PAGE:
The Sakyong is the head of the Shambhala Buddhist lineage; he is a high lama in the Nyingma tradition of Tibetan Buddhism and as such is also a Rinpoche, which is an honorific meaning ‘precious jewel’. Therefore he is sometimes referred to as Sakyong Mipham Rinpoche or Mipham Rinpoche.
Alongside his Buddhist role the Sakyong is also known as an author and a keen sportsman – to date he has completed nine marathons. The Sakyong believes that physical activity is not only essential from a health perspective but also from a spiritual point of view. His book ‘Running with the Mind of Meditation’ shows that the techniques of long distance running and contemplative meditation can work together with one benefiting the other.
The Sakyong has said: “Movement is good for the body; stillness is good for the mind.”
When did you start running and did you have any particular reasons for starting?
I began running in 2002, mainly to get into better shape and to engage in another mind/body discipline
If you could run with and/or race anyone, anywhere who would it be and where? Over what distance and on which surface?
My favorite places to run are on mountain trails. I like any distance, but these days, anything over 10 miles with a few friends is perfect.
Running wise, who do you look up to and who has inspired you?
Frank Shorter is the first person that comes to mind. Not only did he accomplish incredible things as an athlete, but he also helped change an entire culture. He brought running into mainstream daily life, and with that, the idea that anyone can attain a decent level of health and wellbeing.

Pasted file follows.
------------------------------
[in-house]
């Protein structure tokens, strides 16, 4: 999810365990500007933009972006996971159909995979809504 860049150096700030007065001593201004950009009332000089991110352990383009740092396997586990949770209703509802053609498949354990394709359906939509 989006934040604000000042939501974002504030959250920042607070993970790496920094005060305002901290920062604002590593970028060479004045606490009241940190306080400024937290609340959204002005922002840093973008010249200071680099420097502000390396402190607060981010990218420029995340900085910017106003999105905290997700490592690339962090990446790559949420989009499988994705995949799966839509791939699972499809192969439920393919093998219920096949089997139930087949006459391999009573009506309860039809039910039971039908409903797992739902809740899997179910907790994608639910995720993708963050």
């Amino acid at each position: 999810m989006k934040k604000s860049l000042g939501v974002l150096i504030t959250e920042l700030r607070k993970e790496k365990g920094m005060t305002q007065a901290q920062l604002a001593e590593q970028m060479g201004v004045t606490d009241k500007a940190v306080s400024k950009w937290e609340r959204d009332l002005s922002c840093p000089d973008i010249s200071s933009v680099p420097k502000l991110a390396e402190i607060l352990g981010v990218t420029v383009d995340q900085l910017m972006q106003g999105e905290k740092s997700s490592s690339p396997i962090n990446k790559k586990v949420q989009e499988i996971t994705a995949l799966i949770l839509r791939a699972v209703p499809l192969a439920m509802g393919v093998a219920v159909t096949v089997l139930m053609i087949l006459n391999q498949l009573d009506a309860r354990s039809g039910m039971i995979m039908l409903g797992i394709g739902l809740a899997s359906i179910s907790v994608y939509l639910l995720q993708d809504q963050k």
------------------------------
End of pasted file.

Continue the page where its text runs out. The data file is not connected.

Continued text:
What are your favourite training conditions and are they the same as your favourite racing conditions?
My favorite training conditions involve hills and some technicality at high altitudes, varying temperatures, speeds, and environments – anything goes. I like to race in cooler weather, though, and on a smooth surface. I enjoy courses with a few good hills and interesting views of the area.
What is your fondest memory of running and, conversely, your worst?
One of my favorite running memories is of a time we came out of the woods into a pasture in the Rocky Mountains. The horses grazing there looked up at our little group and began to run with us. We ran side by side with the heard for about a mile before coming to the edge of the pasture.
One of my worst memories is the same example from my book, Running with the Mind of Meditation, when I had to pop a giant blister that had formed on the bottom of my foot. I finished the race having learned a very useful lesson – never wear new socks on race day!